Some of the hottest weather on record is lifting natural-gas prices, reversing last month's plunge and reviving a key driver of inflation.
Natural-gas futures have jumped 48% this month—including 10% on Wednesday—to $8.007 per million British thermal units. That is still more than $1 off the 14-year high hit just before a Texas natural-gas export facility caught fire in early June and sent prices tumbling along with the outlook for exports. Yet the power-plant and manufacturing fuel has bounced back to more than twice the price of a year ago, adding cost pressure across the economy.
Falling commodity prices have been encouraging hopes that inflation has peaked, but the heat wave , which has enveloped nearly the entire country and is forecast to linger possibly into August, threatens to send prices for key raw materials climbing anew.
Coal, like gas , is in high demand from power producers struggling to generate enough electricity to run air conditioners. The American corn crop is in its pollination stage, when high heat and low moisture can reduce yields and contribute to higher prices for staples ranging from gasoline to ground beef. Pricier natural gas adds not just to the cost of dialing down the thermostat but also to that for making fertilizer, steel, cement, plastic and glass.
Natural-gas prices surged this year as demand from utilities, manufacturers and overseas buyers, especially in Europe , outpaced supply growth and kept inventories well below normal. Facing shortages of roughnecks and rigs, and focused more on pumping out dividends than boosting output, drillers have generally held production steady.
A fire at Freeport LNG's export terminal south of Houston knocked the facility offline in early June and changed the market's course. Prices dropped on the assumption that until the facility resumed operations later this year, a lot of fuel that had been destined for overseas markets would instead wind up in domestic storage facilities. Baking heat changed the market math.
"The weather has been so hot that all this demand that we thought would be lost from Freeport, we haven't lost it at all," said Eli Rubin, senior analyst at the energy consultant EBW Analytics. "The entire country is running their air conditioners."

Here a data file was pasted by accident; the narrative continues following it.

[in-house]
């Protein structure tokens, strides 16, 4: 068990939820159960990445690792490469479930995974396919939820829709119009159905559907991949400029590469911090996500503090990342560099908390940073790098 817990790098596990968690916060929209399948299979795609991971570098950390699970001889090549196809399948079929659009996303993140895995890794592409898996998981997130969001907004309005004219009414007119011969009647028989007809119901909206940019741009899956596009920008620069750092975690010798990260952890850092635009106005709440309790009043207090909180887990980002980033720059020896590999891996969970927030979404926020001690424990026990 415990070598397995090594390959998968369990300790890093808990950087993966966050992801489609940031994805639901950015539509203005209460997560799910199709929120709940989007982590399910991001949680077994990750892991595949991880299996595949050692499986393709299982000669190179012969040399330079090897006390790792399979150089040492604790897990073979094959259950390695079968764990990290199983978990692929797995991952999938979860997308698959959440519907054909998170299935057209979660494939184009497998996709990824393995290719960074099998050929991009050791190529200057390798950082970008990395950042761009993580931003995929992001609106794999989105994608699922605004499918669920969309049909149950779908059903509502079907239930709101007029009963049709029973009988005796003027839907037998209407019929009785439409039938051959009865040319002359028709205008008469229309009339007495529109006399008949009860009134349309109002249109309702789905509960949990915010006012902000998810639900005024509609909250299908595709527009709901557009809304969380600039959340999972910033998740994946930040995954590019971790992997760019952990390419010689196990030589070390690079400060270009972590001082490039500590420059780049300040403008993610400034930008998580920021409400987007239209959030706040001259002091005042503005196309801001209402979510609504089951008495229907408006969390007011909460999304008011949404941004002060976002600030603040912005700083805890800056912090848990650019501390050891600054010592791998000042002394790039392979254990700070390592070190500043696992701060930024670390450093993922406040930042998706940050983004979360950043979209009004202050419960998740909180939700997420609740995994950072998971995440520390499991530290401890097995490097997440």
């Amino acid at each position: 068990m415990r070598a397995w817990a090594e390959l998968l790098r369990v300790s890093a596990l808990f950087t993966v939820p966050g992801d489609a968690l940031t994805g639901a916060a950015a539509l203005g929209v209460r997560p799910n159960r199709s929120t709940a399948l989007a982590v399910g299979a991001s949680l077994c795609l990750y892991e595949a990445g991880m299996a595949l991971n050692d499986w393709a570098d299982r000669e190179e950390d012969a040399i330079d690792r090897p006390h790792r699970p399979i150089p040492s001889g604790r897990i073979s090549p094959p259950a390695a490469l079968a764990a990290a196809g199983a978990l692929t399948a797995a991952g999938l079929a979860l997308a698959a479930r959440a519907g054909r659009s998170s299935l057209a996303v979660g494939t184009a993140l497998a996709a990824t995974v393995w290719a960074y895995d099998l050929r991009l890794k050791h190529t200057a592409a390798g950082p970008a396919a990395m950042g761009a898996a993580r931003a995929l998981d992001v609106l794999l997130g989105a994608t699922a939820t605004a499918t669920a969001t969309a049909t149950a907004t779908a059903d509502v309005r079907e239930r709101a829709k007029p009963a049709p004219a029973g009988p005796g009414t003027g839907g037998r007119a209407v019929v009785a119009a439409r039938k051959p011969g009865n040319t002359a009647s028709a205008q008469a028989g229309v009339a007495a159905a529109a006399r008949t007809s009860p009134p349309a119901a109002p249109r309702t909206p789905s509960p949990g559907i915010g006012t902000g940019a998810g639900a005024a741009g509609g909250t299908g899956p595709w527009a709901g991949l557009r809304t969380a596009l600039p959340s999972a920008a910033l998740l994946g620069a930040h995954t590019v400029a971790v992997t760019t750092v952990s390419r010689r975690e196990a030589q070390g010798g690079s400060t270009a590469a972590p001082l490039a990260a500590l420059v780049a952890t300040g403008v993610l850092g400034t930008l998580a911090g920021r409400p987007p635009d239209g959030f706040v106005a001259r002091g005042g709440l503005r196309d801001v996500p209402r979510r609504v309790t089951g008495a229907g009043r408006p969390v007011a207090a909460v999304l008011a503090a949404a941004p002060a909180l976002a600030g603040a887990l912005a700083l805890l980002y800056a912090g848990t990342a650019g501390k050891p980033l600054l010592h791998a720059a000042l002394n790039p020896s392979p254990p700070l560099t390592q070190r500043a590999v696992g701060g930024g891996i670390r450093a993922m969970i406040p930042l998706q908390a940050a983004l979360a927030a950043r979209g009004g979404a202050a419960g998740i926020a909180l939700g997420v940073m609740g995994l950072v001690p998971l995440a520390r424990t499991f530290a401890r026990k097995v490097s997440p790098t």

A forecast model that gas traders follow predicts that this week and next will be the hottest in four decades as gauged by cooling-degree days, a population-weighted measure of temperatures above 65 degrees Fahrenheit. Traders and analysts expect Wednesday to have produced the highest daily reading ever.
Mr. Rubin and other analysts said demand could prevent enough fuel from being stored for the winter and increase the risk of price surges and shortages when gas is needed for heat.
In the past, coal kept a lid on summer gas demand and prices. If gas prices rose too high, utilities would turn to their coal plants . The U.S. power sector has retired about a third of its coal-fired generating capacity since 2010, though, which means that switching is no longer an option for some. Utilities that still have flexibility must contend with coal prices that are about triple what they were a year ago because of low supplies and reduced mining.
The last two summers have been unusually hot in the Northern Hemisphere, which drew down gas stockpiles and set the stage for this year's surging prices. Meteorologists expect a rare, third-consecutive La Niña weather pattern to make 2022 another scorcher.
The heat this month stands out because it is everywhere, said Rhett Milne, chief meteorologist at NatGasWeather.com. Often there are showers in the Southeast or cool pockets in the North, but lately it is hard to find places that haven't been hotter than 90 degrees. Swaths of the country have endured triple-digit temperatures.
The drought in the West has reduced hydropower output this year, adding to the power strain and gas demand. The Energy Information Administration recently estimated that California hydroelectric generation would be roughly half its normal output this summer if the drought persists.
To meet peak demand, power producers fire up the plants they keep on standby only for the hottest days. These facilities are usually the oldest and least efficient and can consume as much as twice the gas as newer generators to produce a megawatt of power, Mr. Rubin said.
"You start relying on increasingly inefficient power plants to keep the lights on," he said.